Thursday, April 11, 2013

Radio Daze

The radio spot is dying.

Many claim it has everything to do with the Internet and the fracturing of media spending. That couldn't be further from the truth. The reason no one listens to radio spots anymore is right in front of your nose. On the steering wheel of your car. It's that little button that allows you to jump to the next preset with the same cognitive effort it takes to breath in and breath out.

Detroit/Japan killed the radio commercial. And I, for one, am sad to see it go.

You see, unlike many copywriters who might be intimidated by the medium, I actually look forward to radio assignments.

Two years ago, we did a set of radio spots for the Acura dealers. We thought it'd be fun to record the spots during a test drive. So we loaded up the equipment, hopped in a TL, and strapped a microphone to the talent, who knew how to improvise. We recorded everything, flubs and all.

And recently I found out the spots won some local radio awards.

Of course, you don't come to roundseventeen to hear happy stories, you want misery. Fortunately, like the vault at the Olde-Time Mercury Radio theater, there's plenty in stock.

Back in 2005, as I was just beginning my life as a freelancer, I was hired by a now-defunct agency to write and produce some radio commercials for Chevy's Mexican restaurant. After submitting 5-6 full campaigns the client agreed to one approach I thought showed some promise.

After a week of casting and rewrites I found myself at a local recording studio ready to "lay down some tracks" as we used to say. But it would not be all that simple. The client, in their wisdom, decided to send a "Brand Manager", who had never witnessed a radio recording in her life, to "supervise" the production.

As you can imagine, bad went to worse very quickly.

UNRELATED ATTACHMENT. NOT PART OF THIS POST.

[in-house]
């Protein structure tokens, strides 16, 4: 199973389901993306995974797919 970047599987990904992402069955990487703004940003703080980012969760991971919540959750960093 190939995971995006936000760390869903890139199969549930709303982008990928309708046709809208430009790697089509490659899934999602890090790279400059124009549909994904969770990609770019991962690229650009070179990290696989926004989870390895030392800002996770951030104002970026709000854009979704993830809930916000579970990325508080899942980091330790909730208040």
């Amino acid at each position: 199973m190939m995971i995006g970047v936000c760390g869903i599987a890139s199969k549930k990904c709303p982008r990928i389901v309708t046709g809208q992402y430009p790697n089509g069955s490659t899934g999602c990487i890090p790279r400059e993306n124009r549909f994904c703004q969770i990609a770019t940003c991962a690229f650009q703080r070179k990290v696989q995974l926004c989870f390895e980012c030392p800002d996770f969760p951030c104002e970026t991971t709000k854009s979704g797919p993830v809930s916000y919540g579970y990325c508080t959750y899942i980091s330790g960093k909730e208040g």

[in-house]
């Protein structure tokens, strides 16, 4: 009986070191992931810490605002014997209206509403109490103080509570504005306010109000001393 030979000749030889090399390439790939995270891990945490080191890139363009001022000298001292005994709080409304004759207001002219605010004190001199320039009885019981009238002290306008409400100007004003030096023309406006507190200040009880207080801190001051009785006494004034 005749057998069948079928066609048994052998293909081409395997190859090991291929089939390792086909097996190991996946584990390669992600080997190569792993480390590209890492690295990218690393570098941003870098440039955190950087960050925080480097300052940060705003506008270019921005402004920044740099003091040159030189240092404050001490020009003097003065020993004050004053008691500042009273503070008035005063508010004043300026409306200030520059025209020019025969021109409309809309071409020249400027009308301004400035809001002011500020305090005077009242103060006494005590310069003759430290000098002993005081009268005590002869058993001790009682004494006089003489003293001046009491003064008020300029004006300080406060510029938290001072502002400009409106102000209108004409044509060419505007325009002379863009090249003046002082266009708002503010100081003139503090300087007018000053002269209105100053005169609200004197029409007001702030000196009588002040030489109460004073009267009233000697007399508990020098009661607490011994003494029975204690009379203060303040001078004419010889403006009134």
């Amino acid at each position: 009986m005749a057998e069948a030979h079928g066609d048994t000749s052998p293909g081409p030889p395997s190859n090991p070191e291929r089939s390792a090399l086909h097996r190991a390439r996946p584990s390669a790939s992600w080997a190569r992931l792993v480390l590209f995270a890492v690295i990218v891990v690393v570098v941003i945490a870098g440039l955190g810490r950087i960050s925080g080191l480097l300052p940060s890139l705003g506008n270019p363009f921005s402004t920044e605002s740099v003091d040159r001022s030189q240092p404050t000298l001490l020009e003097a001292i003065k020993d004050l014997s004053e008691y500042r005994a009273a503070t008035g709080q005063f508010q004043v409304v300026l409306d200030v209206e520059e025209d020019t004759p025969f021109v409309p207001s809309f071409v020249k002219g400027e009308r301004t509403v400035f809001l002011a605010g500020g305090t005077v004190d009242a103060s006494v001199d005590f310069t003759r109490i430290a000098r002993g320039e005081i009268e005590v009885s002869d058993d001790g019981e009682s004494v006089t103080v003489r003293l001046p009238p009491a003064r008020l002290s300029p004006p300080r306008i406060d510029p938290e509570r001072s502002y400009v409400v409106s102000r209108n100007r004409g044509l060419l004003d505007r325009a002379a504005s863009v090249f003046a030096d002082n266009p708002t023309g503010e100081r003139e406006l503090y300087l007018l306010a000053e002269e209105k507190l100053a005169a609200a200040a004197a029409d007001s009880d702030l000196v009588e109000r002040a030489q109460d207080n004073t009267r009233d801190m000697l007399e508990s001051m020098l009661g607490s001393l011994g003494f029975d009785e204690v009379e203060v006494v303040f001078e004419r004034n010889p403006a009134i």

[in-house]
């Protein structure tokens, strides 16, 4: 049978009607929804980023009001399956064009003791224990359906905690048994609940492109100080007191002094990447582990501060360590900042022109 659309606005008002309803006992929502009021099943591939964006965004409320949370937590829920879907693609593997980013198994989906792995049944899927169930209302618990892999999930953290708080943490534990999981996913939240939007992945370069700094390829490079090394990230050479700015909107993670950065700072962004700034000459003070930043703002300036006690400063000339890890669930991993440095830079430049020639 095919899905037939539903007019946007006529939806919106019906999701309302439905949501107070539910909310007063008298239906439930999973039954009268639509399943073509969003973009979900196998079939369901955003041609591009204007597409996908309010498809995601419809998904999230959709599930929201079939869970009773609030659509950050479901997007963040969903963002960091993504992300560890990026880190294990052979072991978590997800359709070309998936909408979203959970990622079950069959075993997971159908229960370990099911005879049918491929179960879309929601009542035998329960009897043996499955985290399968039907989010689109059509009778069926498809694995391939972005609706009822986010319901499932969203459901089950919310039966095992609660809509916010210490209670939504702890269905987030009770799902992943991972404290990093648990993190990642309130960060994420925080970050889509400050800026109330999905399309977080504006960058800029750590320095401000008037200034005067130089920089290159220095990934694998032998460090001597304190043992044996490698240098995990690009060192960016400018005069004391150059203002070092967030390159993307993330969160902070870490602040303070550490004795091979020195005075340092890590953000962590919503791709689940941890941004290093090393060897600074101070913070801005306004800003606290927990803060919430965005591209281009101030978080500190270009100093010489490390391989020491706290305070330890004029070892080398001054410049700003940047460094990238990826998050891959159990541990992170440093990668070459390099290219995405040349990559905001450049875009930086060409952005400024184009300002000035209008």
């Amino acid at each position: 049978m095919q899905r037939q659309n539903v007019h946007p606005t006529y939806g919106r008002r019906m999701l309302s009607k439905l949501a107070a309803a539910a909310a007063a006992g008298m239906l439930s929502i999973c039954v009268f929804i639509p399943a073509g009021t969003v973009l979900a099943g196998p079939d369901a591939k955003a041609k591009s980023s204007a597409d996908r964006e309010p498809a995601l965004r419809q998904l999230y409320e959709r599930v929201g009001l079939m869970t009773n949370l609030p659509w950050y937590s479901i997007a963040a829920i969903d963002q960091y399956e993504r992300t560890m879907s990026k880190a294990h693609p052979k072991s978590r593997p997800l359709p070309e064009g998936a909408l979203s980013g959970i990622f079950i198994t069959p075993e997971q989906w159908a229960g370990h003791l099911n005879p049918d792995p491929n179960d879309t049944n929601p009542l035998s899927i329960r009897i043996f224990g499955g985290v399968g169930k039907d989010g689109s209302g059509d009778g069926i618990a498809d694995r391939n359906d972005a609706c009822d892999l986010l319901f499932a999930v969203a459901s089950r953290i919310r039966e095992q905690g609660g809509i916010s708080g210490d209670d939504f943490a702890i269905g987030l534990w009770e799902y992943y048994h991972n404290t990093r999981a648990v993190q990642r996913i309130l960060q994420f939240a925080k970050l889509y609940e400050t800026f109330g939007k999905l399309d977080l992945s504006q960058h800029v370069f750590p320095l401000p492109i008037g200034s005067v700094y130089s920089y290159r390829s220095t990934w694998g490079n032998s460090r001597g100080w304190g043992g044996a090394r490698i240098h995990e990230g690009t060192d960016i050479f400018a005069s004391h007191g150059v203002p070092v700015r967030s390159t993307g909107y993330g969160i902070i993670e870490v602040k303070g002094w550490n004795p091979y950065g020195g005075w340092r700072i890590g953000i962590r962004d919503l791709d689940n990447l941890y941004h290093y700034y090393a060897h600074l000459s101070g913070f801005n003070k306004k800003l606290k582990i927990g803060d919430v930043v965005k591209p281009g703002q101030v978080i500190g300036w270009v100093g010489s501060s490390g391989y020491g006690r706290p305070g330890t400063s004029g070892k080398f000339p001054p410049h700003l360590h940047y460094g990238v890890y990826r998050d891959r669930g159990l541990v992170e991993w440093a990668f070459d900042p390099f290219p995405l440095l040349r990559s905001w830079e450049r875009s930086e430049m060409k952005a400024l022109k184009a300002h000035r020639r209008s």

"Can the talent read that with more energy?"

"The talent needs to have more smile in her voice."

"She still needs more energy."

That was before she saw me using the red intercom button to communicate with the voiceover artist in the booth.

Before long she had her thumb pressed on the button and was barking out line readings into the microphone.

This went on for a couple of hours until finally I had to excuse myself from the studio to go to the bathroom. When I returned, the client was actually in the booth coaching the talent.

The result was a hot mess. And a week later, after the Creative Director had successfully intervened, we were back in the studio for a complete do-over. This time, without the client.

Not a great spot by any means. But it's not embarrassing either.

By the way, that's me cackling at the very end. I also whispered some choice Spanish names for the ill-advised Brand Manager, but you'd need ultra-sensitive headphones to hear it. And that equipment is only available to the FBI and select members of the CIA.


Bob said...

"Can she hit the 'it' harder, say 'dealer' with more of a smile, and go up at the end of the line instead of down? Oh, and can I have some more M&Ms?"

And clients do that for every line of a spot. By the time they're done "directing," the talent is a sniveling ball of wreck.

My rule is, clients can come to the session, but they can't say a damn thing until we have something edited together.

Jeff said...

I'm with you. Oh, wait, you knew that.

Robert Moss said...

I've yet to hear of a good client-in-the-studio experience.

But I have had to nearly make the legal counsel of a client a writing partner. Car loan radio spots for a credit union. Very involved. But they did lead to $4.2 million in car loans.

Oh, one other thing, Mr. Siegel. Could you back off the difficulty on your captcha? Thanks!

dave trott said...

Orson Wells knows how to deal with that: